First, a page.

The sinful actions at Fort Hill high school in Cumberland, Md. evidence the influence of the Devil on the hearts of some and the need of the redemption of people. Racism and acts of prejudice are not 'social sins' but are theological sins for they are the purest representation of the failures of some to see others as created in the image of God and created by God. These theological sins evidence a lack of understanding regarding the sovereignity of God for such racial and prejudicial terroristic acts spit on the desires of God and the wisdom and power of God which lead to the creation of such an amazing people.

Sins and ungodly actions against humanity, unholiness as such is displayed here at this high school in the 21st century, must no longer be marginalized with the language games of bifurcating constructs such as social sin. These actions are at their root as theologically unholy as they are impenetrably pervasive. Our theological constructs must not prejudice how we consider and capture the concept of sin; the particular and prevasive sins so very present must shape and prejudice our theological constructs. Theological constructs such as social sin should not define reality; reality should define theological constructs. After all, God is real and not a theological construct.

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History of Dunbar High School
Originally named Preparatory High School for Colored Youth later known as M Street High School, the name was changed in honor of poet Paul Laurence Dunbar. Dunbar was the first high school for black children. It was known for its excellent academics, enough so that many black parents would move to Washington specifically so their children could attend it. Its faculty was paid well by the standards of the time, earning parity pay to Washington's white school teachers. It also boasted a remarkably high number of graduates who went on to higher education, and a generally successful student body. It is similar to Paul Laurence Dunbar High School in Baltimore, Maryland and Fort Worth, Texas, as all three schools have a majority African American student body and are of a major importance to the local African American community. All three schools are also highly regarded for their athletic programs within their respective school district in the sports of Football, Basketball, and Track. There is also a Paul Laurence Dunbar High School in Lexington, Kentucky.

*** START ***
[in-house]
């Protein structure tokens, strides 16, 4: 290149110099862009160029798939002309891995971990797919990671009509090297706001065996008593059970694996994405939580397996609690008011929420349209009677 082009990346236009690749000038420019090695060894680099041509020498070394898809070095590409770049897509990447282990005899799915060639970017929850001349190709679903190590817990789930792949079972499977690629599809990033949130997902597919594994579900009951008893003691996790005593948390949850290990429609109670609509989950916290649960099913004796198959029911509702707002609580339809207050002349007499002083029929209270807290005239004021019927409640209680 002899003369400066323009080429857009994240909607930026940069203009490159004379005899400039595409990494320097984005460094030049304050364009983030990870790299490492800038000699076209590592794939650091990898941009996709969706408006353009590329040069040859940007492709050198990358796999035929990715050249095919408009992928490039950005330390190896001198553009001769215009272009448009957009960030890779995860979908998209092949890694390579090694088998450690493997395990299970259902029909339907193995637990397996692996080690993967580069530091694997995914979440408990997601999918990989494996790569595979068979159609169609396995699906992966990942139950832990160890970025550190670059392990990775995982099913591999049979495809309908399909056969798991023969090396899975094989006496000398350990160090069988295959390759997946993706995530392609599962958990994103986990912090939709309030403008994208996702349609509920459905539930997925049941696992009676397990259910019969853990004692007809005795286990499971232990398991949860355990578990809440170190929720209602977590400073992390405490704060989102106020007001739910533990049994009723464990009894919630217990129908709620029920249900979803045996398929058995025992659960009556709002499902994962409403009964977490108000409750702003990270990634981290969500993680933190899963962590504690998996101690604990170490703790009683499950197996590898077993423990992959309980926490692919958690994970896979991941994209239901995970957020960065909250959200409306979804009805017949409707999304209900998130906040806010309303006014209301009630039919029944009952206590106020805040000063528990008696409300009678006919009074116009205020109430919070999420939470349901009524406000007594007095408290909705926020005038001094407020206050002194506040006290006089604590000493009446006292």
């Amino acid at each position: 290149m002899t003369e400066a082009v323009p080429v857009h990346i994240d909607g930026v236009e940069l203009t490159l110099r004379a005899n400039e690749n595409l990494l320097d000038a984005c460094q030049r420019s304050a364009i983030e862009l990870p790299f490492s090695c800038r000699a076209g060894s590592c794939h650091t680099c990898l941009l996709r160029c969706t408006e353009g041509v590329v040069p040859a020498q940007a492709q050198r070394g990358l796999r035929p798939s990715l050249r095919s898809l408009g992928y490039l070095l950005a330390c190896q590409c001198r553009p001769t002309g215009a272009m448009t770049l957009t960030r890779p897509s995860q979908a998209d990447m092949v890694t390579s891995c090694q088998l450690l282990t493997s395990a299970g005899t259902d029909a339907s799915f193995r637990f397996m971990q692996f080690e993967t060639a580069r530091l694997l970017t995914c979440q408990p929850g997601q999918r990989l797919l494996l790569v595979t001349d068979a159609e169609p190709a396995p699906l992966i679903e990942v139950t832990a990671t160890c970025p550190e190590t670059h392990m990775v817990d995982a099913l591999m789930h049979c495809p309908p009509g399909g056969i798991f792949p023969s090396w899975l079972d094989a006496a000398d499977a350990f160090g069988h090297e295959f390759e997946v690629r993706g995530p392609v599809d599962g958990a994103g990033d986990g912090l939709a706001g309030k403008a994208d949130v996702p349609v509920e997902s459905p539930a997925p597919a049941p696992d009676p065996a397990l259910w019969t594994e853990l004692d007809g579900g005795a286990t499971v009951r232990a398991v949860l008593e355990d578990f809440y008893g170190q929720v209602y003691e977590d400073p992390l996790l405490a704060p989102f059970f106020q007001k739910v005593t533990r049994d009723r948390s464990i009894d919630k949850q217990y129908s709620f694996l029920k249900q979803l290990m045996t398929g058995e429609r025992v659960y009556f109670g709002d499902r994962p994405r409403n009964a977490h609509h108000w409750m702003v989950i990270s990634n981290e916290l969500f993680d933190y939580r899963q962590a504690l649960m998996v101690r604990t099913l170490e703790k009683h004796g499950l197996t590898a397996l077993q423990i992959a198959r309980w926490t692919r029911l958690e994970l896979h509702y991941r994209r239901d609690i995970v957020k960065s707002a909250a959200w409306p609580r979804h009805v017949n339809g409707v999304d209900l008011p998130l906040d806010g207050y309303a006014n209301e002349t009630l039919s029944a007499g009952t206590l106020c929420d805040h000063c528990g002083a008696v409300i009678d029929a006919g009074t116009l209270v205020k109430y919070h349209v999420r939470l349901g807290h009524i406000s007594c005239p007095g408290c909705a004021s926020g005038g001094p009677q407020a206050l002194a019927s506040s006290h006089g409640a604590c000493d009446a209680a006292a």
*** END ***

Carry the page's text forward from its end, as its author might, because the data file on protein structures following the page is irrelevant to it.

Since its inception, the school has graduated many of the well-known figures of the 20th century, including Sterling Brown, Nannie Helen Burroughs, Charles R. Drew, Charles Hamilton Houston, Robert H. Terrell, and Robert C. Weaver. Its illustrious faculty included Anna Julia Cooper, Kelly Miller, Mary Church Terrell, and Carter G. Woodson. Among its principals were Anna J. Cooper, Richard Greener, Mary Jane Patterson, and Robert H. Terrell. An unusual number of teachers and principals held Ph.D. degrees Including Carter G. Woodson, father of Black history Month and the second African american to earn a Phd. from harvard (after W.E.B. Dubois). This was the result of the entrenched white supremacy and patriarchy that pervaded the nation's professions and served to exclude the majority of African American women and men from faculty positions at predominantly white institutions of higher learning. As a consequence, however, Dunbar High School was considered the nation's best high school for African Americans during the first half of the 20th century. It helped make Washington, DC, an educational and cultural capital.